Freightliner adapts for '07 emissions

May 1, 2007
AS A RESULT of the Environmental Protection Agency's 2007 emissions requirements, Freightliner's M2 106 and 112 models feature new exhaust systems and

AS A RESULT of the Environmental Protection Agency's 2007 emissions requirements, Freightliner's M2 106 and 112 models feature new exhaust systems and cooling packages, modified front frames, aftertreatment devices, and various engine upgrades.

Ivan Neblett, vocational product manager, said Freightliner has gone to a one-piece uni-mount to reduce vibration and noise. It will support the additional weight of the cooling package (250 lb). Castings and crossmembers are new on the front of the chassis for the M2 112.

He said the new engine mounts address the increase in torque and power since 1995 — from a maximum of 500hp and 1650 lb-ft with a fleet rating of 370hp and 1450 lb-ft to a maximum of 600hp and 2050 lb-ft and a fleet rating of 430hp and 1650 lb-ft.

The one-piece assembly provides a larger rubber volume for longer life, and the noise level at the driver's right ear is two decibels below what it was in the 2004 Series 60 engine.

On the M2 106, Freightliner created castings to wrap around the radiator.

On the M2 112, Freightliner elected to do a splayed rail on the front frame extension, while on the 106, the rails carry forward as they had in the past.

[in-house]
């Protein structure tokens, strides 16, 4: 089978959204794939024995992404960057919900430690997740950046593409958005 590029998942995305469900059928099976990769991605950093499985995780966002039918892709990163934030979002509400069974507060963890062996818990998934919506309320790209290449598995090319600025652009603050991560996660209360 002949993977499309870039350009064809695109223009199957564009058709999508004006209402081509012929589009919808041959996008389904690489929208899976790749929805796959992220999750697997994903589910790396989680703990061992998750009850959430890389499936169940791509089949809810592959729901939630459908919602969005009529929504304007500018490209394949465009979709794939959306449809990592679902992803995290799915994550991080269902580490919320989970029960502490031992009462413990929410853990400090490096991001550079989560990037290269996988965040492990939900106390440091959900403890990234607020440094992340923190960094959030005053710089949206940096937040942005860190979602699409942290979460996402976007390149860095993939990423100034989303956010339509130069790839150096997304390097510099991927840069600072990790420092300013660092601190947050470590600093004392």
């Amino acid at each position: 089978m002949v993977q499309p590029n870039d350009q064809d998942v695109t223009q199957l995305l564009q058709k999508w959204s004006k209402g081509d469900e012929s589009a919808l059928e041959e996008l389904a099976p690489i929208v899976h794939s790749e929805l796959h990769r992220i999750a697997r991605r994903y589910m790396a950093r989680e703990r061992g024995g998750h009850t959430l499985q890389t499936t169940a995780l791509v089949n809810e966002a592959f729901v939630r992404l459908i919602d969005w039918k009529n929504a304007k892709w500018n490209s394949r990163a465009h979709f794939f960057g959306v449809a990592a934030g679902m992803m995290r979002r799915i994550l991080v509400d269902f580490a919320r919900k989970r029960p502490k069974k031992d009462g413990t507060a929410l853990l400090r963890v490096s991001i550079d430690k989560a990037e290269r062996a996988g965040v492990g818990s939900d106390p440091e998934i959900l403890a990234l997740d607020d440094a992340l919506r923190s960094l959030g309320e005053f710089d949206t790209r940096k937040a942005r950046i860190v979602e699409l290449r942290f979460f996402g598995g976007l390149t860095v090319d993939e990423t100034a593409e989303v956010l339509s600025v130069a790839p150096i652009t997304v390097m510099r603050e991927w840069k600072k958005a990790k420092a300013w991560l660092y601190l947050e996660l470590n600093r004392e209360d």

Because of the castings up front, the steering gear was moved back inside the tire envelope.

“We had to make up for the change in the intermediate shaft between the steering column and steering gear,” he said. “We had to put in a stub-shaft to correct the angle of the steering gear.”

Cooling system

On the M2 112 cooling system, Freightliner has gone to engine-mounted cooling modules, a radiator-mounted surge tank (except for a high fan center), 3/8" fan-to-shroud clearance, a two-piece fan shroud, manual transmission in-tank cooler, and molded-in drain feature.

On the M2 106 cooling system, Freightliner has gone to chassis- and engine-mounted cooling modules, a cab-mounted surge tank, 3/4" fan-to-shroud clearance, a single-piece fan shroud, automatic transmission cooler in radiator bottom tank, and molded-in drain feature.

Within the cab are warning lights associated with the regeneration process — a DPF regeneration lamp that shows up in the indicator light panel just above the speedometer, as well as a switch for manual regeneration. The DPF lamp is activated only after 12-16 hours of operation with no in-transit regeneration.